Cooling modification

I’ve been thinking about how to reduce the ‘audio’ from the small fan.

The first thing that came to mind, was using a Noctua 40x40x20 fan, which is listed at my local web-store as being 9.4 CFM - but according to Noctua’s web-site, it’s officially 9.4 CMH (Cubic Meter per Hour), which is around 5 CFM, so I scrapped that idea.

Instead, I found a small fan from Xilence (XF031), which might do the job.
-But I’d rather have an even larger fan running at lower speeds, so I looked around and found that Titan (a Taiwanese company) make some 60x60x10mm (TTC-CU4T2B) fans that have good specs: 22 CFM, 36dBA.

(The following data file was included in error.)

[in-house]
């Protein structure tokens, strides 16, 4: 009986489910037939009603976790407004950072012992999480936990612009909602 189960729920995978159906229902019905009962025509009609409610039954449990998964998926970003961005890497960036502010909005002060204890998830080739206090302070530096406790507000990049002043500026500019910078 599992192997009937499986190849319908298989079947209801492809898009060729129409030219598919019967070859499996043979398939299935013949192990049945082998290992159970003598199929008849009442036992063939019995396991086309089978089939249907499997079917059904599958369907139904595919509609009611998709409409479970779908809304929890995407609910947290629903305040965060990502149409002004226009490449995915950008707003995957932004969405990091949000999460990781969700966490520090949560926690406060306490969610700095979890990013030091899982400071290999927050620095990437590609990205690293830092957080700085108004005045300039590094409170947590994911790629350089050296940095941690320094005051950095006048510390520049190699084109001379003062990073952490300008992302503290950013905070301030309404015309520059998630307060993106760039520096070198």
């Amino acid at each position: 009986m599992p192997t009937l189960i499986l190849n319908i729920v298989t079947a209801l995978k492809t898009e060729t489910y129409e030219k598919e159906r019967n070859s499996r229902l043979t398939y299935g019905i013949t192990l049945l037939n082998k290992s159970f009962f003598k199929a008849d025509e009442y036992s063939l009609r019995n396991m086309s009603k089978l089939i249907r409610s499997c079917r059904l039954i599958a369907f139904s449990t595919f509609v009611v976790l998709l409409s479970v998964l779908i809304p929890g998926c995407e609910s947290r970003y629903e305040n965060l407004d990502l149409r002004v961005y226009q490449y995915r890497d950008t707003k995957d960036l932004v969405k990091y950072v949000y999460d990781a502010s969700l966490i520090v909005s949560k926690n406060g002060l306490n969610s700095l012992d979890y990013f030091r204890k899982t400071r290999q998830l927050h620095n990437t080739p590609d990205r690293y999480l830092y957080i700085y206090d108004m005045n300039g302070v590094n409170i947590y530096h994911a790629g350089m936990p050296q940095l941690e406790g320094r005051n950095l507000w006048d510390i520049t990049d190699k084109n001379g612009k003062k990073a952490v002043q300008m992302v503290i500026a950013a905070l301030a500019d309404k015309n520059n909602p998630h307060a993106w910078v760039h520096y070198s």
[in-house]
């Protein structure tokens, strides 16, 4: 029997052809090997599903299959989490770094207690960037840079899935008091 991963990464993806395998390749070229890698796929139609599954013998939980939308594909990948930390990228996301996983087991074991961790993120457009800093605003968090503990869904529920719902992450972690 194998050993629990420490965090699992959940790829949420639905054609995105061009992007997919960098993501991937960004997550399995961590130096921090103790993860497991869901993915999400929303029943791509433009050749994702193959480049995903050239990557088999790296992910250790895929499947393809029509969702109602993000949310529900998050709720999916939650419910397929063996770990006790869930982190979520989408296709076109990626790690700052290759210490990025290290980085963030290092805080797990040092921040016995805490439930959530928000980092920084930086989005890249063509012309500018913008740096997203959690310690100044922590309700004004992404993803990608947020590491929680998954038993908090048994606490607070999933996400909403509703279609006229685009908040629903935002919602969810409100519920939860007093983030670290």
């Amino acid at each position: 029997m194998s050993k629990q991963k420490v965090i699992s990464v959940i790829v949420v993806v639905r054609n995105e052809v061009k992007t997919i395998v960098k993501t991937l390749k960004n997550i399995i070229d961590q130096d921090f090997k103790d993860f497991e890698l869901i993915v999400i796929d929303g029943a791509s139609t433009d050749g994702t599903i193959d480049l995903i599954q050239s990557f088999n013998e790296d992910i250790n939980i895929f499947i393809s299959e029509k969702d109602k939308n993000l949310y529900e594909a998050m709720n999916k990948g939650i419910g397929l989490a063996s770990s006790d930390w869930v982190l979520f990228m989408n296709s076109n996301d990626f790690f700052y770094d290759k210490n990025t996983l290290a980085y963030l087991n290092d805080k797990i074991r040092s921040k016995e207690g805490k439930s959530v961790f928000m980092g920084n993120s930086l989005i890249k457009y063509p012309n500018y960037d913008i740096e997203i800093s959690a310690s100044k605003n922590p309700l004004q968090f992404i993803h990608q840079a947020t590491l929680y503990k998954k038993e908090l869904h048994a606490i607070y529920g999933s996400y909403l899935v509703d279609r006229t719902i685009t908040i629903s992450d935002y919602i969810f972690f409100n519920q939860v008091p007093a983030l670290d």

Looking at one of their heatsinks for 370 / 462 sockets, I got inspiration for drawing a heatsink for the fan (Attached).
I believe it can be made in a basement from a 3mm copper shet and a 0.5mm copper sheet.

Download: 60x60x13.5 mm Heatsink (SketchUp 8 file)
The fins need to be soldered onto the 3mm ‘base’, thus it would be good idea with a template to hold the fins in place while soldering (for even spacing). It’d also be a good idea to make a small bend-tool for the fins before starting.
The ‘funnel-ring’ at the top is only for experimenting with directing the air-flow. This part could be 3D-printed (need further work though, as it’s only a draft).
-If this is too much work for the hobbyist, it might be easier to get one of Titan’s 370 / 462 socket heatsinks and cutting / filing the bottom of this one to fit.
When soldering, the 3mm base must be heated to around 250 degree Celsius and touching it should of course be avoided. If you have a reflow oven and real solder-paste, that might be a good way of soldering it.

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